One challenge of being a modern food consumer is knowing what to believe or not believe in terms of food production narratives. There is a new campaign claiming that going back to older, slower growing chicken breeds is the right thing to do. There are some good reasons to reject that idea.
Most Americans enjoy eating chicken. On average we each consume about 90 pounds per year, a three-fold increase compared to per capita consumption in 1960. Chicken producers have kept up with this increasing demand even as our population has also increased. What was once a luxury food has become a very affordable option. Chicken remains an economically attractive choice for consumers, in large part because of increases in the production efficiency of modern chickens. Particularly in the last century, chicken farmers have consistently mated their best roosters with their best hens and steadily shifted their flock genetics towards more and more efficiency. Today, chickens are the most efficient of our meat animals in terms of how much grain it takes to produce each pound of final product. That also means more efficiency in terms of water and land use. Overall, this history is a good example of increasing sustainability.
While this progress has been a positive for consumers and the environment, there are some advocates saying that we should go back to using earlier, slower growing breeds of chickens. They claim that the rapid growth compromises the welfare of the birds and that slower-growing chickens are a more ethical choice. The slow growth argument is that the weight gain of the chicken has outstripped its bone development so that the chicken becomes physically compromised, at least in the case of the birds kept around longer as breeding stock. In a recent article by Dan Charles for NPR, that concern seemed to be supported by William Muir, an independent animal science expert from Purdue University. I wrote to Dr. Muir and he said he had been misquoted. He and other industry experts say that chicken breeding has been simultaneously focused on weight and bone strength.
By several objective measurements, modern chickens seem to be better off. Mortality rates are down substantially. The houses in which chicken are raised have better climate control and the flocks are protected from disease by vaccination. Antibiotics were once used to improve gut health but that practice has been phased out. As of 2017, there is no longer any feeding of dual-use, animal/human antibiotics for growth promotion in chicken. This website has a helpful video about how chickens are raised.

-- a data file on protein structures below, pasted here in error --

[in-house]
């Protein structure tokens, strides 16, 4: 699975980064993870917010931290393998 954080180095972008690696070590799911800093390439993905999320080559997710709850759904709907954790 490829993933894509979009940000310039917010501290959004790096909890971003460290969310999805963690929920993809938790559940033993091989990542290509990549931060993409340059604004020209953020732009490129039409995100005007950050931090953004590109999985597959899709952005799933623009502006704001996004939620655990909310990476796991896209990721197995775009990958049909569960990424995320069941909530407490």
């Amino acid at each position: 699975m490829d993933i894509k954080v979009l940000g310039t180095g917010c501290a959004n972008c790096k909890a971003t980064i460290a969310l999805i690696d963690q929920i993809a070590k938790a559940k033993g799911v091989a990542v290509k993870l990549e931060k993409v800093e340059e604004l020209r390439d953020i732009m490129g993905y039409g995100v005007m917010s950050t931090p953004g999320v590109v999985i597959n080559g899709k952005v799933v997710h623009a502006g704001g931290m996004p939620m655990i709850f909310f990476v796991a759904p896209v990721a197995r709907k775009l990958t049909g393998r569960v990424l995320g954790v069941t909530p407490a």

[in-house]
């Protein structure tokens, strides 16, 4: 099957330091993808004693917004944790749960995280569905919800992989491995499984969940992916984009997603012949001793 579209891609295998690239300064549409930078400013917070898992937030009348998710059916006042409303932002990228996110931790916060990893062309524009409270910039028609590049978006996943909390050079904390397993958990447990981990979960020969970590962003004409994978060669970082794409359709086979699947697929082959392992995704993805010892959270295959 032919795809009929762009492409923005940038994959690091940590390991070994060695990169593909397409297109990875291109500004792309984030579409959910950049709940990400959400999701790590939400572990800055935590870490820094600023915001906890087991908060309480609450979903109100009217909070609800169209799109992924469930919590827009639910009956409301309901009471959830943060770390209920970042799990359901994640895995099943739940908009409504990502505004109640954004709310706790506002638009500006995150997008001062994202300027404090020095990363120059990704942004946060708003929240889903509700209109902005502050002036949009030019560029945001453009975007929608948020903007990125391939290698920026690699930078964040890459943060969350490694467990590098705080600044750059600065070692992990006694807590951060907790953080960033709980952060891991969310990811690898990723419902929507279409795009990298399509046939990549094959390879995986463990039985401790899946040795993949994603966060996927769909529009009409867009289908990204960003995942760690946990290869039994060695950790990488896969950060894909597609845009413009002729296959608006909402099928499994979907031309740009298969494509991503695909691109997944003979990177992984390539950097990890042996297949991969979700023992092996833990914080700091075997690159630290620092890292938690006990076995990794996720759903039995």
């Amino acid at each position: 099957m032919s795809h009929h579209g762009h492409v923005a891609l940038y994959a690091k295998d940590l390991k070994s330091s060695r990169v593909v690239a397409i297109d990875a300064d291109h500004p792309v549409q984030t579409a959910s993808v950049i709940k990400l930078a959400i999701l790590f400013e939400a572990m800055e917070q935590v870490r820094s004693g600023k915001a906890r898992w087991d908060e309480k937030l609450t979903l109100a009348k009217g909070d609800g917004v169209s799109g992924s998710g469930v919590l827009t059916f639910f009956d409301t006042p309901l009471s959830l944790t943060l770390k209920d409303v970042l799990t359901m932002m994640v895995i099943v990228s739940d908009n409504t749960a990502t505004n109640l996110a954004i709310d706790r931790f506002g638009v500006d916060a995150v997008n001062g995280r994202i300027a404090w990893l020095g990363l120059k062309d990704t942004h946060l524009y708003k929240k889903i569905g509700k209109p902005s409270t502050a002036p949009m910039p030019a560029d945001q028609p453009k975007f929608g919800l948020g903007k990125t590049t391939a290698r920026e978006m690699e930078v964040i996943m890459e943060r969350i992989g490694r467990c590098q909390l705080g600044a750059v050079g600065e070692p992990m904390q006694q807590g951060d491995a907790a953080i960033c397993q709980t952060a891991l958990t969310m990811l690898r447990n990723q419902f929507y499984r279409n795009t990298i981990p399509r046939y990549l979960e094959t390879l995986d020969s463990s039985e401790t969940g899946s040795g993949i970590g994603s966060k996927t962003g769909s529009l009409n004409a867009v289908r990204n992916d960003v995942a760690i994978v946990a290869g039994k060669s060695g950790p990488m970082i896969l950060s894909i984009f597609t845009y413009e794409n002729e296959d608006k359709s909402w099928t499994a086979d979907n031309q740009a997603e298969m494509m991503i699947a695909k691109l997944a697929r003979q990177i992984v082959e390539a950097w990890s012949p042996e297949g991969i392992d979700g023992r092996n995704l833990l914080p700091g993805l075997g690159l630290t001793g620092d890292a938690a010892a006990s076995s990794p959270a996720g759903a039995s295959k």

The upscale grocery retailer, Whole Foods, is asking its suppliers to make the switch back to slower growing breeds. Some animal rights groups are putting similar pressure on the companies that supply chicken to restaurants. Is there really a conflict between sustainability and animal welfare when it comes to our most popular meat?
As consumers, we would be wise to be skeptical about the assertion that fast growth is bad for the birds. Not everything you hear about chickens is true. For instance, many consumers have been convinced that they should buy chicken labeled as not having added hormones even though no chickens are given hormones and haven’t since the 1950s.
Last week the National Chicken Council released a detailed report about what a change to slow-growing birds would mean in terms of resource use and production costs. I pulled out some of the statistics that were most compelling to me as a crop scientist. In the hypothetical case that one-third of the chicken industry switched back to slower growing birds, it would substantially reduce the overall supply of chicken for only a 14-day change in the growing cycle of the birds. The drop in feed-use-efficiency would mean that 33.5 billion more pounds of feed would need to be devoted to chicken production which would represent 670,000 tractor trailers full of grain. Currently, each acre of grain (corn/soy) can feed 344 birds. The same amount will only feed 224 of the slow growing birds. That would translate into 7.6 million acres of farmland needed to support a 1/3 conversion. There are also ramifications for water use, the amount of manure produced (28.5B pounds), and of course the cost ($9B at the producer level and much more at the consumer level).
NCC is encouraging the foodservice and retail industries to fully consider all the economic and environmental ramifications of a potential change in chicken genetics. They are also supportive of research to objectively evaluate questions about animal welfare and health as affected by growth rate.
It is likely that some food industry players could profit from the creation of another up-sell category for meat. However, it is appropriate to ask whether that is indeed a responsible path to take. Consumers have good reason to think this one through before going along with this marketing campaign.
A version of this article appeared on the Applied Mythology blog as “Whole Foods Wants to Sell You Slower-Growing Chicken. That is Probably a Bad Idea,” and it has been republished here with permission from the author.
Steve Savage is an agricultural scientist (plant pathology) who has worked for Colorado State University, DuPont (fungicide development), Mycogen (biocontrol development), and for the past 13 years as an independent consultant. His blogging website is Applied Mythology. You can follow him on Twitter @grapedoc.